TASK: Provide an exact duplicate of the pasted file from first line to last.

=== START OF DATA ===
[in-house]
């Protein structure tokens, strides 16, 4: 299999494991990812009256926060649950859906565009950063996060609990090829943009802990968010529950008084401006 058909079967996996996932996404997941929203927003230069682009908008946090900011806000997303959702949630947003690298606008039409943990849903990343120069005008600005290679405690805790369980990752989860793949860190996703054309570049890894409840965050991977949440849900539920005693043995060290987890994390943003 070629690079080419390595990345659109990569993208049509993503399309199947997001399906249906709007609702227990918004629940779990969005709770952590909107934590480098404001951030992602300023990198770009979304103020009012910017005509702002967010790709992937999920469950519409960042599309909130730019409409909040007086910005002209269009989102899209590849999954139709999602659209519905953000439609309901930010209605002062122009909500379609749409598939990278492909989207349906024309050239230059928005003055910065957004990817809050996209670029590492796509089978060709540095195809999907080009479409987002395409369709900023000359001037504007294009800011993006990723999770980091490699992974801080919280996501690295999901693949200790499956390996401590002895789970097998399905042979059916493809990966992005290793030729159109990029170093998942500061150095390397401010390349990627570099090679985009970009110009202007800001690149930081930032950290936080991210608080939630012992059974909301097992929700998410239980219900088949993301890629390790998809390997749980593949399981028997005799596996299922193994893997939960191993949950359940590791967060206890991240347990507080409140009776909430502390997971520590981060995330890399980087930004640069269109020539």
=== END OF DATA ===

[in-house]
């Protein structure tokens, strides 16, 4: 299999494991990812009256926060649950859906565009950063996060609990090829943009802990968010529950008084401006 058909079967996996996932996404997941929203927003230069682009908008946090900011806000997303959702949630947003690298606008039409943990849903990343120069005008600005290679405690805790369980990752989860793949860190996703054309570049890894409840965050991977949440849900539920005693043995060290987890994390943003 070629690079080419390595990345659109990569993208049509993503399309199947997001399906249906709007609702227990918004629940779990969005709770952590909107934590480098404001951030992602300023990198770009979304103020009012910017005509702002967010790709992937999920469950519409960042599309909130730019409409909040007086910005002209269009989102899209590849999954139709999602659209519905953000439609309901930010209605002062122009909500379609749409598939990278492909989207349906024309050239230059928005003055910065957004990817809050996209670029590492796509089978060709540095195809999907080009479409987002395409369709900023000359001037504007294009800011993006990723999770980091490699992974801080919280996501690295999901693949200790499956390996401590002895789970097998399905042979059916493809990966992005290793030729159109990029170093998942500061150095390397401010390349990627570099090679985009970009110009202007800001690149930081930032950290936080991210608080939630012992059974909301097992929700998410239980219900088949993301890629390790998809390997749980593949399981028997005799596996299922193994893997939960191993949950359940590791967060206890991240347990507080409140009776909430502390997971520590981060995330890399980087930004640069269109020539």